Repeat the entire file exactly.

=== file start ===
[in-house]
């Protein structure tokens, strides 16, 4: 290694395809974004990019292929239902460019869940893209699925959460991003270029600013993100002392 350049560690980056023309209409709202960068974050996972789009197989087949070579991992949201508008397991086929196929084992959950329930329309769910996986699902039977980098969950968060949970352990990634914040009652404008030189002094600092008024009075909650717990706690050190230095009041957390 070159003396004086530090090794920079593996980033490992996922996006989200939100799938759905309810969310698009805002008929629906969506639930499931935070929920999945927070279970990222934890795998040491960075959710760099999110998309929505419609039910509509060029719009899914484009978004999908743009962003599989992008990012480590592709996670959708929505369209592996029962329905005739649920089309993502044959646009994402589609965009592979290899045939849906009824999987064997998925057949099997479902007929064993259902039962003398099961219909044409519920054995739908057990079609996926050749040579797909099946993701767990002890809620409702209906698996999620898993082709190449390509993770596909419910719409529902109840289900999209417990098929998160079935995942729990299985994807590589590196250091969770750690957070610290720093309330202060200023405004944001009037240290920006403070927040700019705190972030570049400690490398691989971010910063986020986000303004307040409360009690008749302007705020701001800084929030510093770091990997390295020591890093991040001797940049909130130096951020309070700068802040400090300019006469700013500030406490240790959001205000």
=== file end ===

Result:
[in-house]
């Protein structure tokens, strides 16, 4: 290694395809974004990019292929239902460019869940893209699925959460991003270029600013993100002392 350049560690980056023309209409709202960068974050996972789009197989087949070579991992949201508008397991086929196929084992959950329930329309769910996986699902039977980098969950968060949970352990990634914040009652404008030189002094600092008024009075909650717990706690050190230095009041957390 070159003396004086530090090794920079593996980033490992996922996006989200939100799938759905309810969310698009805002008929629906969506639930499931935070929920999945927070279970990222934890795998040491960075959710760099999110998309929505419609039910509509060029719009899914484009978004999908743009962003599989992008990012480590592709996670959708929505369209592996029962329905005739649920089309993502044959646009994402589609965009592979290899045939849906009824999987064997998925057949099997479902007929064993259902039962003398099961219909044409519920054995739908057990079609996926050749040579797909099946993701767990002890809620409702209906698996999620898993082709190449390509993770596909419910719409529902109840289900999209417990098929998160079935995942729990299985994807590589590196250091969770750690957070610290720093309330202060200023405004944001009037240290920006403070927040700019705190972030570049400690490398691989971010910063986020986000303004307040409360009690008749302007705020701001800084929030510093770091990997390295020591890093991040001797940049909130130096951020309070700068802040400090300019006469700013500030406490240790959001205000």